Rough Guides Senior Editor Helen Fanthorpe reminisces about family holidays spent in mid-Wales, and a lockdown spent craving the countryside.
Wales Cottage occupies a dip between two steep hills, with a stream on one side, and a disused railway line running along the other. In the garden is a huge copper-beech tree (well climbed, of course), with a swing tied to its lowest branch. Sheep dot the hillsides – grazing lands interspersed with bracken, gorse and wildflowers – and local walks to the hilltops reveal long views across patchwork fields, pockets of woodland and remote windfarms to mountain peaks in the distance. Family lingo, now passed down through three generations, has given local spots their common names: “The Exciting Place” (where rapids punctuate the stream), “The Pooh-stick Bridge” (ripe for a game of Pooh-sticks) and, more prosaically, “Richie’s Farm”. Our usual walks include “Up Old Chapel”, “The Gorge Walk” and “To the Windmills”. And though we’re out of towners, relationships with the locals stretch back decades, too – especially the farmers who work the land around the cottage. I’ve played with their children, watched lambing in action and fed an orphaned calf from the bottle.
It almost goes without saying that until I was about twelve, the house was seriously off-grid – and I mean quite literally. With no electricity, our six-week summer holidays were lived by the light of the sun, enhanced by a few gas lamps that hung from the ceiling in the kitchen for the evening. Upstairs, candles provided the only source of light. We made shadow puppets with our hands, told ghost stories around a naked flame and dripped hot wax onto our bare skin and watched it dry and crack. Heating was provided by an aging rayburn – fed by trips to the coal shed with a scuttle in hand – and an open fire where we propped our muddy boots to dry and turned our palms for warmth. Sitting round that fire we thumbed through books, strummed guitars, played UNO, scrabble and l’Attaque.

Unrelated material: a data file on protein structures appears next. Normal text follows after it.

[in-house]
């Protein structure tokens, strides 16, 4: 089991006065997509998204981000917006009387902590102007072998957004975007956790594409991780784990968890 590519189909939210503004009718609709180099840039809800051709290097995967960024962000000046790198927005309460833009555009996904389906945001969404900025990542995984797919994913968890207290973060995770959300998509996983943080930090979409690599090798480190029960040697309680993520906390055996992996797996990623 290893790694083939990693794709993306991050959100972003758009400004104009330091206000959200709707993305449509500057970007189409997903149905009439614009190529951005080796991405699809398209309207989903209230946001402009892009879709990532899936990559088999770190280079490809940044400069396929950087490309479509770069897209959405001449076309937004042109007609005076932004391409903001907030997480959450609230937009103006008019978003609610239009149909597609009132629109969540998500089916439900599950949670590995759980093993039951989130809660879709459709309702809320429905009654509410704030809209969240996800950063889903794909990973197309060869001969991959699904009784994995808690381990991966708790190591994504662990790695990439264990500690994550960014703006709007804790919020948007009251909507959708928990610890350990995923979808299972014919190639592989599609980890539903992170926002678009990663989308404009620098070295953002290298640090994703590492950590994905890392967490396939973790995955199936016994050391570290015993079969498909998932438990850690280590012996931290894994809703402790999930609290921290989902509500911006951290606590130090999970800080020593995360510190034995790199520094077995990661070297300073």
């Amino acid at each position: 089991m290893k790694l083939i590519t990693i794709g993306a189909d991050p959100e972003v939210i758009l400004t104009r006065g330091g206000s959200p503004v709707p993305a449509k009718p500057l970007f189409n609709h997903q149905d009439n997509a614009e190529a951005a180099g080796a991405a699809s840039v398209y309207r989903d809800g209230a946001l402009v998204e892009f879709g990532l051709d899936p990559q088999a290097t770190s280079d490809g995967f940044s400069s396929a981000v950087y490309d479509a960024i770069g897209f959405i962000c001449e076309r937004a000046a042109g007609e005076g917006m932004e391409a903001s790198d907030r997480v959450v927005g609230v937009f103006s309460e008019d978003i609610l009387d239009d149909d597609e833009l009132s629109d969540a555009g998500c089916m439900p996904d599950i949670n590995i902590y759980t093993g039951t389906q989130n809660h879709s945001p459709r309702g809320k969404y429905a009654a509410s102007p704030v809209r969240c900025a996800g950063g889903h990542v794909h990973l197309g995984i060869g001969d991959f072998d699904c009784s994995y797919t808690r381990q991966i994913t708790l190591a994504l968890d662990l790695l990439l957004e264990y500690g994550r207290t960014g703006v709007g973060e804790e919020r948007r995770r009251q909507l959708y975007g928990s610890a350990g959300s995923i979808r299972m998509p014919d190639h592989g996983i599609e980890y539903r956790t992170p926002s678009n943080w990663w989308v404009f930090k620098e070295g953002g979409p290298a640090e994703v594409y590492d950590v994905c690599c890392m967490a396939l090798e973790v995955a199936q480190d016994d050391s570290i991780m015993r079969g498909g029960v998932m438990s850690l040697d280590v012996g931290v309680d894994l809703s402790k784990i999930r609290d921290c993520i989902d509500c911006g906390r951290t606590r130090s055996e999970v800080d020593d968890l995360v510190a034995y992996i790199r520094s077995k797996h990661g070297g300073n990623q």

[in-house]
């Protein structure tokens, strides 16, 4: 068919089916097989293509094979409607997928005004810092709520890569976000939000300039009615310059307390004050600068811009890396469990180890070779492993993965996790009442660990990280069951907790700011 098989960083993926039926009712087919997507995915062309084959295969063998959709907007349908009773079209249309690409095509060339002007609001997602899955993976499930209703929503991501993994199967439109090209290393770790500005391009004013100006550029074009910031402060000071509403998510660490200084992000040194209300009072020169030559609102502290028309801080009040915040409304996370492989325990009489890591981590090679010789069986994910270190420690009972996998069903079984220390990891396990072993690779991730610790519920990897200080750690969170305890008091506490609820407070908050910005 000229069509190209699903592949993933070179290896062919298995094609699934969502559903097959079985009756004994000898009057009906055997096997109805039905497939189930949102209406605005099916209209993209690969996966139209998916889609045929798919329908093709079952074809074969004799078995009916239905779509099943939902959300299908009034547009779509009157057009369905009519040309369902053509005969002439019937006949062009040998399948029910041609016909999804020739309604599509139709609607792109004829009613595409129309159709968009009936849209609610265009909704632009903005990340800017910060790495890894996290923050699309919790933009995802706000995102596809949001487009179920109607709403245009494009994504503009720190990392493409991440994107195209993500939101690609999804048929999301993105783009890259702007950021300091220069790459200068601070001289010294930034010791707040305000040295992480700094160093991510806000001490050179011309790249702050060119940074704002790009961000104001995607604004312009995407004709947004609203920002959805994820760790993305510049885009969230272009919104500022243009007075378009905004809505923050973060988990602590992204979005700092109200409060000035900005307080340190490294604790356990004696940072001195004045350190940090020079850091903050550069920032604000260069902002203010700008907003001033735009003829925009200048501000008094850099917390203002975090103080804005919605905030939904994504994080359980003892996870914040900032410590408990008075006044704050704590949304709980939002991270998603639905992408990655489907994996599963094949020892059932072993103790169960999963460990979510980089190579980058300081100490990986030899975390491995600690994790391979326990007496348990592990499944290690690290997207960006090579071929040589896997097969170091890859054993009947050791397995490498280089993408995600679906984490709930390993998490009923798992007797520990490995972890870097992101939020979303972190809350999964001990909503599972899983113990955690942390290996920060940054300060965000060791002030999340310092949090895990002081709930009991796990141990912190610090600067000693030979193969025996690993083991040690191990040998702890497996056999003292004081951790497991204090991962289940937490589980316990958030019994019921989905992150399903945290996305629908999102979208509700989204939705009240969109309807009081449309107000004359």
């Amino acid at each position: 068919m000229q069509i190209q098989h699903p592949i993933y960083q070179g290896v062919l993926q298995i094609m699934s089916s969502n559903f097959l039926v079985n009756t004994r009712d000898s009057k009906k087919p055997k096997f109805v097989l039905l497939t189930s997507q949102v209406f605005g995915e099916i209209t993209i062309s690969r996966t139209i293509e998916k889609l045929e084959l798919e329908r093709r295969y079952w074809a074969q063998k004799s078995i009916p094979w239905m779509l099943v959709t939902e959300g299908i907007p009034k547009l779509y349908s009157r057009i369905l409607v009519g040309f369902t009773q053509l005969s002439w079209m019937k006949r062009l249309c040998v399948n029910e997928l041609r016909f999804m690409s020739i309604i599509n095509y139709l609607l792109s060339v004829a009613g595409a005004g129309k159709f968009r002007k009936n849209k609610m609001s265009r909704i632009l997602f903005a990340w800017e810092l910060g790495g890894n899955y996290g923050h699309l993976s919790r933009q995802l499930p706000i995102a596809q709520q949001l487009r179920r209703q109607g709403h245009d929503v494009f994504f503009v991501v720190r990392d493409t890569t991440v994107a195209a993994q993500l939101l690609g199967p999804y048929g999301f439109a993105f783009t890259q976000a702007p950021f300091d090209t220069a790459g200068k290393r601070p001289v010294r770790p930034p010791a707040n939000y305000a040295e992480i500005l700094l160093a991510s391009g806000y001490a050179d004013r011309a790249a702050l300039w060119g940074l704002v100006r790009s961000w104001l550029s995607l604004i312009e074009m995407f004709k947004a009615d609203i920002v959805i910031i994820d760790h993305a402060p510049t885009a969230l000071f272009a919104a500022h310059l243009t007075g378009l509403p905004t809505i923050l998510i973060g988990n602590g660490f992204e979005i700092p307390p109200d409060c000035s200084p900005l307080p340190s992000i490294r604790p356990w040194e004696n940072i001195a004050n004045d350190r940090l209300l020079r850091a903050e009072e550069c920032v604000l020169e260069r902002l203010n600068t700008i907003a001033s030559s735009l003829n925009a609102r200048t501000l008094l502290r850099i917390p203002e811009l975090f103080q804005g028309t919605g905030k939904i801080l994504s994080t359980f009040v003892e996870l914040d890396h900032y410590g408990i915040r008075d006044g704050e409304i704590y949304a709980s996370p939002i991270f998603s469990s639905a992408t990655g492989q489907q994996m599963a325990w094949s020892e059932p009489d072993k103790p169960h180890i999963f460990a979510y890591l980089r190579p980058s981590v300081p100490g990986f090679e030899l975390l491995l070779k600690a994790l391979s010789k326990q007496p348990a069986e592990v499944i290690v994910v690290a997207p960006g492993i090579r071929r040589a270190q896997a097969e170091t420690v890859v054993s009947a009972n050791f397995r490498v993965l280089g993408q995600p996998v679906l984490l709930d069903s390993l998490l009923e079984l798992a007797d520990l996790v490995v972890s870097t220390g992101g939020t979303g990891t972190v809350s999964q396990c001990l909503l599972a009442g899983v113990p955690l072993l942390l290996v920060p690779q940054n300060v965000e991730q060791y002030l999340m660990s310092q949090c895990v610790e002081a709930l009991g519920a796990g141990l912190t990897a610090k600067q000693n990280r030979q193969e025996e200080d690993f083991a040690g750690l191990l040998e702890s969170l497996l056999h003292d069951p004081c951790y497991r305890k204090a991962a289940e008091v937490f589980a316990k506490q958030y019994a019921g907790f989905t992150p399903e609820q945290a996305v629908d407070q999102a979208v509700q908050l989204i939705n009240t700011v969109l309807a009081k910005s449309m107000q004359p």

Even today, though electricity has finally come, there’s still no reception or Wi-Fi, and I’ve never fired up a laptop or watched TV at Wales Cottage. You can forget about social media and quick connections: to make a call is to scramble up the side of the hill behind the house until you’ve reached a position where a mobile-phone signal appears. And though we no longer have to walk the ten minutes down the old railway line to squeeze into a red telephone box, clear the cobwebs and insert our coins, we must have been some of the last people in the country to do so.
When I return to Wales later this month, I too will slow down. I will relish all the simple pleasures and the glorious surroundings. I will lace up my walking boots. I will look upwards at night to drink in the starry skies. And I will be grateful for it all.